Navicent Pays $2.5 Million to Settle Allegations of False Claims Act Violations and Medicare and Medicaid Fraud
On August 3, 2017, the United States Attorney for the Middle District of Georgia and the Georgia Attorney General announced Navicent Health’s $2.5 million settlement to resolve allegations of violating the False Claims Act and billing Medicare and Medicaid for ambulance trips that were overpriced or not medically necessary.
Navicent Health, Inc. owns and operates the second largest hospital in Georgia named Medical Center, Navicent Health. Navicent, the corporation, operates in Georgia and oversees the Medical Center, including its emergency medical services, and is a participating provider of Medicare and Medicaid services. Whistleblower Andre Valentine, a former Navicent paramedic, filed a lawsuit against the corporation alleging improper billing practices that included overcharging patients for ambulance rides then billing those services to Medicaid and Medicare for reimbursement. Navicent underwent a 27-month investigation into its billing practices before the United States government decided to intervene, after which both parties agreed to settle the case with Navicent admitting no liability.
Derrick L. Jackson, Special Agent in Charge of the Office of Inspector General of the U.S. Department of Health and Human Services noted, “Since Navient owned and operated both the hospital and ambulances, profits from the systemic, deceptive practice of falsifying ‘emergency’ trips would fatten the hospital’s bottom line.”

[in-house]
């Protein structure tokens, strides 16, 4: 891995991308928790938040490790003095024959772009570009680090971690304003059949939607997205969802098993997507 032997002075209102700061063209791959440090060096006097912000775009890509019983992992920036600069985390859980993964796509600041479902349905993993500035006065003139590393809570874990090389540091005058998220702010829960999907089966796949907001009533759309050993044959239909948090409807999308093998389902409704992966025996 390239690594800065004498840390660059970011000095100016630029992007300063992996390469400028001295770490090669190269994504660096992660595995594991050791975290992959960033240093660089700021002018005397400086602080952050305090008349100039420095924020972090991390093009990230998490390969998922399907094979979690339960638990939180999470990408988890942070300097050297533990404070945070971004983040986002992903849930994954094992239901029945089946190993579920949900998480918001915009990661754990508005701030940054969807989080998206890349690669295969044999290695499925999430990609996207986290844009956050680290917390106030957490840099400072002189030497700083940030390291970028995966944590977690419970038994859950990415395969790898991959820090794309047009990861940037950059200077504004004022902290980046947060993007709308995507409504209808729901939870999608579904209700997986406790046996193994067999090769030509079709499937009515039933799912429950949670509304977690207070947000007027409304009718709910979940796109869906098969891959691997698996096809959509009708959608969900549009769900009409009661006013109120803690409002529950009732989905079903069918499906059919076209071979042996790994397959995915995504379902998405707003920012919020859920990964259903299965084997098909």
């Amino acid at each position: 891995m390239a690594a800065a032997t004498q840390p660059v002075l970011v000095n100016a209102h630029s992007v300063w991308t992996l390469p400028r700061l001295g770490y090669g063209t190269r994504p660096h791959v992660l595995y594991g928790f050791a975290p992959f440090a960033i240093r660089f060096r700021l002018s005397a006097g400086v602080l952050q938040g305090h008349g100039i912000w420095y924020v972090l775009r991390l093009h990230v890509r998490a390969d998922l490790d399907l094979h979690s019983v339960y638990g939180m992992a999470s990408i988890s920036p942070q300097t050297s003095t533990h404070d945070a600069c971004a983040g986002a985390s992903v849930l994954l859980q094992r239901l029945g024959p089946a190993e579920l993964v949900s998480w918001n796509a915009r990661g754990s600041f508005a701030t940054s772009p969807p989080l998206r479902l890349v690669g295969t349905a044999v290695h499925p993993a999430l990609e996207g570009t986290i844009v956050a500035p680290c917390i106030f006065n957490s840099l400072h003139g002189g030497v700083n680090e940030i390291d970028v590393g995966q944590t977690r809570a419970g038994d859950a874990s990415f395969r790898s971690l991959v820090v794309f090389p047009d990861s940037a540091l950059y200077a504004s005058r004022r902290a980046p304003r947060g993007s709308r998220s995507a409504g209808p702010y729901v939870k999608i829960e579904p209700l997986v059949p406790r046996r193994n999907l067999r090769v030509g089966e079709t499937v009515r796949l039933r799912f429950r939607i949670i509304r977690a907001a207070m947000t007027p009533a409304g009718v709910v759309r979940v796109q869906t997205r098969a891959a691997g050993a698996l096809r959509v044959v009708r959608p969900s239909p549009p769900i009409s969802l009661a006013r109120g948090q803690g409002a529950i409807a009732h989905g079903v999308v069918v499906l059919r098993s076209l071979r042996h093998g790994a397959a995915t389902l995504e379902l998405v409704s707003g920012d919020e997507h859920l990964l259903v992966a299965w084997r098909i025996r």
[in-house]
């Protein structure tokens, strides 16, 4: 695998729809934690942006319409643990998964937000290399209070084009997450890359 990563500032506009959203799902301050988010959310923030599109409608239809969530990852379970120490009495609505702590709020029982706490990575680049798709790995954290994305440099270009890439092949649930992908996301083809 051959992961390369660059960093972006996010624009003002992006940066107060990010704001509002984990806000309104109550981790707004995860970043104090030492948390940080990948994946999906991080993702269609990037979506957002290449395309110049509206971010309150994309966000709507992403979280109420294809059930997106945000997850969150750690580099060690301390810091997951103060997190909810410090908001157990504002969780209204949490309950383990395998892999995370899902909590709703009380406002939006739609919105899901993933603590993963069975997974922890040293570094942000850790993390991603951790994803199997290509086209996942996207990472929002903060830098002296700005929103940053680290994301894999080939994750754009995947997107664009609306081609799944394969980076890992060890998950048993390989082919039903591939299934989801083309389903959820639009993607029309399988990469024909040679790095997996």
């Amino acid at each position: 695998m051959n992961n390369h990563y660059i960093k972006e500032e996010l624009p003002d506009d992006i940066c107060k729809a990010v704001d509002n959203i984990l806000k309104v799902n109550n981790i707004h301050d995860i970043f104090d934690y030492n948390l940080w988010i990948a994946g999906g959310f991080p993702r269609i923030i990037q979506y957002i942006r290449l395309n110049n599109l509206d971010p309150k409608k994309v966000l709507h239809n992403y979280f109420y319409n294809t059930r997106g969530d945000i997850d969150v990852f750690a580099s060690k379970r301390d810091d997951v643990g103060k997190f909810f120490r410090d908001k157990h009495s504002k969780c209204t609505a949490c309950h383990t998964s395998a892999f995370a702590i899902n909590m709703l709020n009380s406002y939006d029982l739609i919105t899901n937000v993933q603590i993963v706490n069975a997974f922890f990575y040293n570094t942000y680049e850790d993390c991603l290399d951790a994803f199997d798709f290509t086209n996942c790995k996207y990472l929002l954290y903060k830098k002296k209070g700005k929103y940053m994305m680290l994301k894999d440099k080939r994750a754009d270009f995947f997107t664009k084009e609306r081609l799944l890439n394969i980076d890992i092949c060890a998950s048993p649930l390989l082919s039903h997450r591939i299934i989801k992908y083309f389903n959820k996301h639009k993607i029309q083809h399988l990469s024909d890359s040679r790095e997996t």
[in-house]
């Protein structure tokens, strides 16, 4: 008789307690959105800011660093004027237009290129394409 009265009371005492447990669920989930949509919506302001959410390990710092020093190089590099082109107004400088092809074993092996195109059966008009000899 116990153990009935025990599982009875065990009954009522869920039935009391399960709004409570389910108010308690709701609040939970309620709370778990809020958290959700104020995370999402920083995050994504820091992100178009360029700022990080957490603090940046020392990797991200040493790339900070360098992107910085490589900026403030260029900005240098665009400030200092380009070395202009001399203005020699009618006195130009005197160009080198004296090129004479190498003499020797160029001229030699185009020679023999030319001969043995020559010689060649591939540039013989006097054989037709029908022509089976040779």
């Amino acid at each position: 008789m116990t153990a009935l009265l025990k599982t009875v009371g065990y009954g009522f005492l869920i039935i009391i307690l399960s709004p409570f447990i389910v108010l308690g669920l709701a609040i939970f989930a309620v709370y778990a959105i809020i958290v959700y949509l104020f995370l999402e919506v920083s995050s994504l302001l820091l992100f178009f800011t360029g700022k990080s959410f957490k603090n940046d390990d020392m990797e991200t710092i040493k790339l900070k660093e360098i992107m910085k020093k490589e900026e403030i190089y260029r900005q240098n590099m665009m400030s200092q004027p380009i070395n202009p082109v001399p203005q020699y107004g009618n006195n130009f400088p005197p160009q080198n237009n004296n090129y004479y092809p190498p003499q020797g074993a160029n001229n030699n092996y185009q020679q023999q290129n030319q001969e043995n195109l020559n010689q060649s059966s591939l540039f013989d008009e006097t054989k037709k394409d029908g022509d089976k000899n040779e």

Specifically, the agreed upon settlement resolved allegations of two of these deceptive billing schemes. First, Navicent allegedly billed non-emergency ambulance trips between hospitals as emergency ones, thus receiving inflated reimbursements. Second, Navicent allegedly billed ambulance trips of patients released from hospitals and care facilities to their private residences as emergency trips, again thus receiving inflated reimbursements from government medical programs. Many of these ambulance trips were neither necessary nor medical emergencies.
Georgia Attorney General added, “We appreciate the opportunity to work with our federal law enforcement partners to protect Georgia taxpayers and pursue those who attempt to inflate the costs of the Medicaid services they are trusted to facilitate.”
As a whistleblower protected under the False Claims Act, Mr. Valentine is entitled to receive between 15 and 25 percent of the $2.5 million recovered by his successful lawsuit.